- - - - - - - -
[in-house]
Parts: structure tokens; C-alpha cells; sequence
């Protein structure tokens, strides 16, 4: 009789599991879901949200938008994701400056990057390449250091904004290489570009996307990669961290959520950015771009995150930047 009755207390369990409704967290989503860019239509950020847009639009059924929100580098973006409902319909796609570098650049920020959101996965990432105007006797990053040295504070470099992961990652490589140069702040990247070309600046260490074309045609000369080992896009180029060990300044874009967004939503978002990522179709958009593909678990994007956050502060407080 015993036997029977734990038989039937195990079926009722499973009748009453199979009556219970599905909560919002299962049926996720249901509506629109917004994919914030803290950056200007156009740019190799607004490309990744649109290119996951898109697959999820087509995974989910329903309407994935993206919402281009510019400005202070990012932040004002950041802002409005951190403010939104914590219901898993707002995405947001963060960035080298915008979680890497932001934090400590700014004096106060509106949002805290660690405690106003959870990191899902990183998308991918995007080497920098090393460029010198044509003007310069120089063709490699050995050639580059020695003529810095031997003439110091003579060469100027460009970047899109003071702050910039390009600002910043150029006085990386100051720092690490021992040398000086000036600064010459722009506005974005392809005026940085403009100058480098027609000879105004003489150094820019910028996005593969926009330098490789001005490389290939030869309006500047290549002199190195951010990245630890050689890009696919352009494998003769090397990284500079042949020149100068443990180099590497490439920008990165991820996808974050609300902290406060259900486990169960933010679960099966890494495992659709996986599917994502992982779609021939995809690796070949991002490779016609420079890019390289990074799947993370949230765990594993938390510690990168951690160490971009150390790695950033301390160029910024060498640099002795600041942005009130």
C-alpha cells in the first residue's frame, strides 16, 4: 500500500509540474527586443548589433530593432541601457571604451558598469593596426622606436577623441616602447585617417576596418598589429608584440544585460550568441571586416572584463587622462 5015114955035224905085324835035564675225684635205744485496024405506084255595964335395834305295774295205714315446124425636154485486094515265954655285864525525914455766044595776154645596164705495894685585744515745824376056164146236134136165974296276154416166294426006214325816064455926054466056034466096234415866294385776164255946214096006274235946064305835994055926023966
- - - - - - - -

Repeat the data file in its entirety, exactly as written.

[in-house]
Parts: structure tokens; C-alpha cells; sequence
């Protein structure tokens, strides 16, 4: 009789599991879901949200938008994701400056990057390449250091904004290489570009996307990669961290959520950015771009995150930047 009755207390369990409704967290989503860019239509950020847009639009059924929100580098973006409902319909796609570098650049920020959101996965990432105007006797990053040295504070470099992961990652490589140069702040990247070309600046260490074309045609000369080992896009180029060990300044874009967004939503978002990522179709958009593909678990994007956050502060407080 015993036997029977734990038989039937195990079926009722499973009748009453199979009556219970599905909560919002299962049926996720249901509506629109917004994919914030803290950056200007156009740019190799607004490309990744649109290119996951898109697959999820087509995974989910329903309407994935993206919402281009510019400005202070990012932040004002950041802002409005951190403010939104914590219901898993707002995405947001963060960035080298915008979680890497932001934090400590700014004096106060509106949002805290660690405690106003959870990191899902990183998308991918995007080497920098090393460029010198044509003007310069120089063709490699050995050639580059020695003529810095031997003439110091003579060469100027460009970047899109003071702050910039390009600002910043150029006085990386100051720092690490021992040398000086000036600064010459722009506005974005392809005026940085403009100058480098027609000879105004003489150094820019910028996005593969926009330098490789001005490389290939030869309006500047290549002199190195951010990245630890050689890009696919352009494998003769090397990284500079042949020149100068443990180099590497490439920008990165991820996808974050609300902290406060259900486990169960933010679960099966890494495992659709996986599917994502992982779609021939995809690796070949991002490779016609420079890019390289990074799947993370949230765990594993938390510690990168951690160490971009150390790695950033301390160029910024060498640099002795600041942005009130």
C-alpha cells in the first residue's frame, strides 16, 4: 500500500509540474527586443548589433530593432541601457571604451558598469593596426622606436577623441616602447585617417576596418598589429608584440544585460550568441571586416572584463587622462 5015114955035224905085324835035564675225684635205744485496024405506084255595964335395834305295774295205714315446124425636154485486094515265954655285864525525914455766044595776154645596164705495894685585744515745824376056164146236134136165974296276154416166294426006214325816064455926054466056034466096234415866294385776164255946214096006274235946064305835994055926023966